Let’s look at some numbers. The value of being above the fold on the first page for the query “Dentist in San Diego” is about $15-$16 per click if you were to buy the traffic. For “Best Dental Implants in San Diego” the cost is between $38-$47 per click, and each click for “Cosmetic Dentist in San Diego” would cost between $14-$17. So if your website converts website traffic to leads at a 10% rate (conversion rate), you would need 100 clicks to get 10 leads. Thus for the term “Best Dental Implants in San Diego” it would cost you approximately $4,000 paid to Google via PPC to get 100 clicks and 10 leads (consider though that dental implants cost about $3,500 per tooth).
The value of being above the fold on the first page for the query “Dentist in San Diego” is about $15-16 per click if you were to buy the traffic. For “Best Dental Implants in San Diego” the cost is between $38-$47 per click, and each click for “Cosmetic Dentist in San Diego” would cost between $14-$17. So if your website converts website traffic to leads at a 10% rate (conversion rate), you would need 100 clicks to get 10 leads. Thus for the term “Best Dental Implants in San Diego,” it would cost you approximately $4,000 paid to Google via PPC to get 100 clicks and 10 leads. Consider though that dental implant cases cost anywhere from $1,500 – $20,000. (related post on Dental SEO).
An organic search listing, depending on its first-page position, generally gets clicked on more often than a paid listing (and consumers put more trust in organic results), so you are likely to get more than 100 clicks on the same number of organic impressions (your mileage may vary). It can be significantly cheaper to get organic traffic. Furthermore, usually, when a company ranks well organically, it does so for many more terms than just one, so traffic can become compounded. However, you do have to invest in the SEO effort. You have to be willing to go without a positive ROI for some time until you’re showing up on the first page, and, this time depends in large part on how competitive your industry is.
Building a strong SEO strategy that is sustainable is worth it, but it’s not easy to do. For companies that focus on sustainable SEO, algorithmic changes will have little impact. It’s for those businesses that want “fast” search optimization, or “quick ranking” results that it becomes unattainable.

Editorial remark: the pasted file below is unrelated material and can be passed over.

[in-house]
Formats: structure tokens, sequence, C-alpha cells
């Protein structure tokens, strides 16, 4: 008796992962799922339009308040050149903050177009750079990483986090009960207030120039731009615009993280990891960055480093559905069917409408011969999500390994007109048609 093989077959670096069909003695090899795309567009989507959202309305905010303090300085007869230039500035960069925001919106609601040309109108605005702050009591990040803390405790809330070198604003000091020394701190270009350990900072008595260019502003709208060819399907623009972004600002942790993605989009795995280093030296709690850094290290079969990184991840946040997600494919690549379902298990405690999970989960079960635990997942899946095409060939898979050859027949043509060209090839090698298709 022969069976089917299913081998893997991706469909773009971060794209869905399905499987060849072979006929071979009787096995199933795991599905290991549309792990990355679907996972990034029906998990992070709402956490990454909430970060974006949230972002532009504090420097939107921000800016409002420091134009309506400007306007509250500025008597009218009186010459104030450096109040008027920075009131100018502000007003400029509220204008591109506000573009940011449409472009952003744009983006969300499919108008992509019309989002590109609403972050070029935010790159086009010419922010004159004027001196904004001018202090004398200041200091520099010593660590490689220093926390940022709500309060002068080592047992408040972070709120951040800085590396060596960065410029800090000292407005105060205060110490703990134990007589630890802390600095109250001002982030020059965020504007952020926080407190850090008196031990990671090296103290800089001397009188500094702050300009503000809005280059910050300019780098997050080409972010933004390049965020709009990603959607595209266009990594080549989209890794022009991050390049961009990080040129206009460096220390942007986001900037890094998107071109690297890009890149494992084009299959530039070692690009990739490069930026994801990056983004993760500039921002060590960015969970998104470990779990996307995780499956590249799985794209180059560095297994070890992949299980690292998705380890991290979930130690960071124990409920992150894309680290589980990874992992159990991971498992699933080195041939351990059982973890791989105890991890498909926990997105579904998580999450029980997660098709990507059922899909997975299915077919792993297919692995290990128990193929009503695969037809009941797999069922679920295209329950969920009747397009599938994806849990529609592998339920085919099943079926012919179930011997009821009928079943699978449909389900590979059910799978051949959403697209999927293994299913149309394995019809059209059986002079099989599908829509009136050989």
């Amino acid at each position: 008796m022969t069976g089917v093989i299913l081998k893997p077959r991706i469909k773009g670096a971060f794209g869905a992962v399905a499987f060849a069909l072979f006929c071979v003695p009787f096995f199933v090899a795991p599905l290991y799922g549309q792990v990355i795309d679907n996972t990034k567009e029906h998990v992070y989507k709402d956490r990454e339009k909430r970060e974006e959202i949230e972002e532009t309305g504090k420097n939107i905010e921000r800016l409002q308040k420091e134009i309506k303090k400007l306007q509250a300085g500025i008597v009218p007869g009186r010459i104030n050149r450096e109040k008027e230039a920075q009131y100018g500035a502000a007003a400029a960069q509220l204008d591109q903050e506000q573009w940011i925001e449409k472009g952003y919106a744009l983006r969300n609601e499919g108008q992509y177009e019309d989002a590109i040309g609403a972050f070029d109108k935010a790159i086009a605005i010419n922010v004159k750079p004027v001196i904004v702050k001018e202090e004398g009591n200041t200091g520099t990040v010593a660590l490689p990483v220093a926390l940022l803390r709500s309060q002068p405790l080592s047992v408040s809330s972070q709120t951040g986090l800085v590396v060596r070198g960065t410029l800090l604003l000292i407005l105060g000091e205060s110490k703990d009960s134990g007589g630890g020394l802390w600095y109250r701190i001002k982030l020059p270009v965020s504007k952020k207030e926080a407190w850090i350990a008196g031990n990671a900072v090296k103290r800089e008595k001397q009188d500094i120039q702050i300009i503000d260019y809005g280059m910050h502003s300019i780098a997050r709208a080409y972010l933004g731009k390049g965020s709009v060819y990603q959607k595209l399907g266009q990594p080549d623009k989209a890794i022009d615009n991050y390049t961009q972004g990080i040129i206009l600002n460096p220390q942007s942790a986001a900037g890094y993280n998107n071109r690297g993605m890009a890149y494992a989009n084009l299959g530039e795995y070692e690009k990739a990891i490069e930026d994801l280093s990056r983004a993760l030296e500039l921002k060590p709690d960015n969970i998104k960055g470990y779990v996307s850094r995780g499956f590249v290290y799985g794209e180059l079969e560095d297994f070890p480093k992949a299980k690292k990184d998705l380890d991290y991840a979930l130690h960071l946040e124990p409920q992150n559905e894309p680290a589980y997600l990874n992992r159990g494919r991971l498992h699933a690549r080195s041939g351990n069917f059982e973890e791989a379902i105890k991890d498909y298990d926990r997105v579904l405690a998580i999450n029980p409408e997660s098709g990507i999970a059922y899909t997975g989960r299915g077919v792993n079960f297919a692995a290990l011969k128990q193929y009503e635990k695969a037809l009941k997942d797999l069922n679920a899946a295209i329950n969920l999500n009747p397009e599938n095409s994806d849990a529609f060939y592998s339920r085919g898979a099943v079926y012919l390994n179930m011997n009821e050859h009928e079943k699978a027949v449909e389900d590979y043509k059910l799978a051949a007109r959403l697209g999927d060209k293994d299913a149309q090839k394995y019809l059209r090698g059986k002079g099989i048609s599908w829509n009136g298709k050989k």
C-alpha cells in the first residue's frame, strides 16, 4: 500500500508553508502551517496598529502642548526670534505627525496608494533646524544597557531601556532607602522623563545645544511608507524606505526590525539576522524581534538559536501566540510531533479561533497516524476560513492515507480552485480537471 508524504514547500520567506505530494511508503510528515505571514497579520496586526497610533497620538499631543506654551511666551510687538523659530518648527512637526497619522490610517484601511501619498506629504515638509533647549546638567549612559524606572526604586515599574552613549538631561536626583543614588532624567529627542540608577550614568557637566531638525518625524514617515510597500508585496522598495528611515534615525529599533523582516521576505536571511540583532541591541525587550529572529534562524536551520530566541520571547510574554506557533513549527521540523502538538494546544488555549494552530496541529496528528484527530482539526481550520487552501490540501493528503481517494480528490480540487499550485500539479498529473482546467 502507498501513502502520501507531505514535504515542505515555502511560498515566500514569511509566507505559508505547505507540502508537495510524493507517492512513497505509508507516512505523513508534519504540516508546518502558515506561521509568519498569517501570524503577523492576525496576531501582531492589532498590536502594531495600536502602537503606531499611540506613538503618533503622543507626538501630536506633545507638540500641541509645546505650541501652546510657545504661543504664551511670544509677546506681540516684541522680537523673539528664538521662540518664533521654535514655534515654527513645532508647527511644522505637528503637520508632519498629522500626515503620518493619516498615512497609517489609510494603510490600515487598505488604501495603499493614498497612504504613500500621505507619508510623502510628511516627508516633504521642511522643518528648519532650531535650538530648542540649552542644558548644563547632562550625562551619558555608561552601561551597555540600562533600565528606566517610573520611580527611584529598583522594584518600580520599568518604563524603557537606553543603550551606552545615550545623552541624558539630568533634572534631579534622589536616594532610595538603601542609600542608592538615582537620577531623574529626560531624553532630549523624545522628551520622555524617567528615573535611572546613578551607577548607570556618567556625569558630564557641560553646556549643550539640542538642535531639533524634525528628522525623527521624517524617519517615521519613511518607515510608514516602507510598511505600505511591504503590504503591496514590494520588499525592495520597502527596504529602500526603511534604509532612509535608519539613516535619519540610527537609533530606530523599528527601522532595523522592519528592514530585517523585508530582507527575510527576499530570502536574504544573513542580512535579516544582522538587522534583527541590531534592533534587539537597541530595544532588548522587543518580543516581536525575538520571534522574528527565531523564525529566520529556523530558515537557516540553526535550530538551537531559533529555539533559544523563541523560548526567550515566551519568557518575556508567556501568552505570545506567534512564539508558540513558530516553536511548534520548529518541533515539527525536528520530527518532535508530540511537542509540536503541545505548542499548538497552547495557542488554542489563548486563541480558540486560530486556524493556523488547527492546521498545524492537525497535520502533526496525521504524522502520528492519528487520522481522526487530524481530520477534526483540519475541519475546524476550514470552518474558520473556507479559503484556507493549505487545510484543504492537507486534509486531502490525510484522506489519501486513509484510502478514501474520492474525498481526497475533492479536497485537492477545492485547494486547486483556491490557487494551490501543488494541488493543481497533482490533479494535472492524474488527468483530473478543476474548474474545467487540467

Multiple Online Marketing Tactics Are Best
I do have concerns with companies that focus solely on an SEO strategy. I often see the despaired look of owners or managers when their rankings fall as a result of an algorithmic change. Focusing on SEO alone is the equivalent of putting all of your eggs in one digital marketing basket. You don’t want to be in a position where rankings mean everything to your business.
These days, SEO experts need the complementary work of a Social Media Strategist, a PPC expert, and a Conversion Specialist. All these functions and a few more encompass a well-planned digital marketing strategy that goes well beyond SEO.
A diversified business strategy includes search and social, paid and organic, cultivating new and recurring visitors.
The Competition is Not Going to Rollover
As with any good business strategy, SEO requires a regular, dedicated budget, and continued investment in development. If you find yourself saying “I’ll give it another three months and see,” you are not likely to succeed with SEO. Many times we’ve shown clients data on their competitors and how long they’ve invested efforts to go after a particular keyword phrase. But shock sets in when they see that their competitor has been optimizing for that term for 3,4 or 5 years. Moreover, a company that has spent that much time pursuing a term is not likely to stop making efforts to maintain such a position.
It’s worth it!
An SEO strategy is worth it when it’s viewed and treated as a real competitive advantage of a business and not just a short-term tactic.